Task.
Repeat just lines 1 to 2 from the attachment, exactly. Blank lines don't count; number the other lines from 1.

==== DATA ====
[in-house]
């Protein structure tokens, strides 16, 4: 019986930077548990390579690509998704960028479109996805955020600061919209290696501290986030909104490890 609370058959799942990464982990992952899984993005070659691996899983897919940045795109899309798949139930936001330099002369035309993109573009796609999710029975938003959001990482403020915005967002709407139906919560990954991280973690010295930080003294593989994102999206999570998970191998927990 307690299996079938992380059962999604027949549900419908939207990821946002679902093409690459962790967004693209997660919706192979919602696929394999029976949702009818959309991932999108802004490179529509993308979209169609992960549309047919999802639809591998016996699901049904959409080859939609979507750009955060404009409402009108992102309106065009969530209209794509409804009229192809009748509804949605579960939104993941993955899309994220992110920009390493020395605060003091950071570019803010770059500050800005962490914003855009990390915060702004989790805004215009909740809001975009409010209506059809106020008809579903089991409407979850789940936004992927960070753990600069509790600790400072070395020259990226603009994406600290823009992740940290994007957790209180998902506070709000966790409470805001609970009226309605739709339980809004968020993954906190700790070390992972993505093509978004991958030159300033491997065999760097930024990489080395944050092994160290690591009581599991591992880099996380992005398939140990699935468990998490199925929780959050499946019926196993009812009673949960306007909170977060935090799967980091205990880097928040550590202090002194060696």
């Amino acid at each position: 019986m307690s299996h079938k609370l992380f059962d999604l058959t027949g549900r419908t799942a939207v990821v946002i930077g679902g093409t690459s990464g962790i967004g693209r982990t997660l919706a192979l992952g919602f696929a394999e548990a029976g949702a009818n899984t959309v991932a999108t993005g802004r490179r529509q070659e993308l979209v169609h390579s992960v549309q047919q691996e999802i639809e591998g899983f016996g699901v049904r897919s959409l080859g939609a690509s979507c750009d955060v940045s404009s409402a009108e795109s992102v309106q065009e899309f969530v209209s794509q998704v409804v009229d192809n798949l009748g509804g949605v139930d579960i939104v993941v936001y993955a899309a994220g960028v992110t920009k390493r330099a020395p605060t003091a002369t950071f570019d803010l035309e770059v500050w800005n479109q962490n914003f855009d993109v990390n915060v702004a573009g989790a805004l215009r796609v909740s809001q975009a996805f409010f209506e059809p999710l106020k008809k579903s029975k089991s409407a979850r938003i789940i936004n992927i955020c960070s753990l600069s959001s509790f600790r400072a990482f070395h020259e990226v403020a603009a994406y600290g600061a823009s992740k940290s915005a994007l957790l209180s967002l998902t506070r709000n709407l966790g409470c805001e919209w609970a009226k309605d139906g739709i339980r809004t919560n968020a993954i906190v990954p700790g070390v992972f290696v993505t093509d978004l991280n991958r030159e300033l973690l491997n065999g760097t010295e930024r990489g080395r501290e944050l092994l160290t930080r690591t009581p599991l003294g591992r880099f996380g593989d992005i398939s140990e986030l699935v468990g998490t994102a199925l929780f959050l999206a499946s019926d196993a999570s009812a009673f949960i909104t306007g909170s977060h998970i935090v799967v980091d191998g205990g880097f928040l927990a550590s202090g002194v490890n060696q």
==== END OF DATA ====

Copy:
[in-house]
């Protein structure tokens, strides 16, 4: 019986930077548990390579690509998704960028479109996805955020600061919209290696501290986030909104490890 609370058959799942990464982990992952899984993005070659691996899983897919940045795109899309798949139930936001330099002369035309993109573009796609999710029975938003959001990482403020915005967002709407139906919560990954991280973690010295930080003294593989994102999206999570998970191998927990 307690299996079938992380059962999604027949549900419908939207990821946002679902093409690459962790967004693209997660919706192979919602696929394999029976949702009818959309991932999108802004490179529509993308979209169609992960549309047919999802639809591998016996699901049904959409080859939609979507750009955060404009409402009108992102309106065009969530209209794509409804009229192809009748509804949605579960939104993941993955899309994220992110920009390493020395605060003091950071570019803010770059500050800005962490914003855009990390915060702004989790805004215009909740809001975009409010209506059809106020008809579903089991409407979850789940936004992927960070753990600069509790600790400072070395020259990226603009994406600290823009992740940290994007957790209180998902506070709000966790409470805001609970009226309605739709339980809004968020993954906190700790070390992972993505093509978004991958030159300033491997065999760097930024990489080395944050092994160290690591009581599991591992880099996380992005398939140990699935468990998490199925929780959050499946019926196993009812009673949960306007909170977060935090799967980091205990880097928040550590202090002194060696």